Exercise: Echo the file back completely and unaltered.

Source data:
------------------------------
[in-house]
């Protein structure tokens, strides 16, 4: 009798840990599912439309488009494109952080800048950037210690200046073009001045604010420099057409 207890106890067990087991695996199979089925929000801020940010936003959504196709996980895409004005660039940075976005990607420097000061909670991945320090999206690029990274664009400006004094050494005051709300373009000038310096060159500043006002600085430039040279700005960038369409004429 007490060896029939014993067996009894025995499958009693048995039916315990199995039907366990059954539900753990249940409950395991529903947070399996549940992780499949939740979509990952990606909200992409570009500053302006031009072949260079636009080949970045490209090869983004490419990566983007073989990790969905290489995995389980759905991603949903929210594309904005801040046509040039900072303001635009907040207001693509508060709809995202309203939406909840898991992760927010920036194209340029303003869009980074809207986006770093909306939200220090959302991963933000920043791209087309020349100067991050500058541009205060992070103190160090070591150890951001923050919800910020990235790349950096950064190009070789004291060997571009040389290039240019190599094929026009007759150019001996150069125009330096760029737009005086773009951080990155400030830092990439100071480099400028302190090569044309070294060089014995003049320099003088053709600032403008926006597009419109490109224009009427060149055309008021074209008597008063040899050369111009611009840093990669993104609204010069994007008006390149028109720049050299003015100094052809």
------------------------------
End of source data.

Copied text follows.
[in-house]
């Protein structure tokens, strides 16, 4: 009798840990599912439309488009494109952080800048950037210690200046073009001045604010420099057409 207890106890067990087991695996199979089925929000801020940010936003959504196709996980895409004005660039940075976005990607420097000061909670991945320090999206690029990274664009400006004094050494005051709300373009000038310096060159500043006002600085430039040279700005960038369409004429 007490060896029939014993067996009894025995499958009693048995039916315990199995039907366990059954539900753990249940409950395991529903947070399996549940992780499949939740979509990952990606909200992409570009500053302006031009072949260079636009080949970045490209090869983004490419990566983007073989990790969905290489995995389980759905991603949903929210594309904005801040046509040039900072303001635009907040207001693509508060709809995202309203939406909840898991992760927010920036194209340029303003869009980074809207986006770093909306939200220090959302991963933000920043791209087309020349100067991050500058541009205060992070103190160090070591150890951001923050919800910020990235790349950096950064190009070789004291060997571009040389290039240019190599094929026009007759150019001996150069125009330096760029737009005086773009951080990155400030830092990439100071480099400028302190090569044309070294060089014995003049320099003088053709600032403008926006597009419109490109224009009427060149055309008021074209008597008063040899050369111009611009840093990669993104609204010069994007008006390149028109720049050299003015100094052809």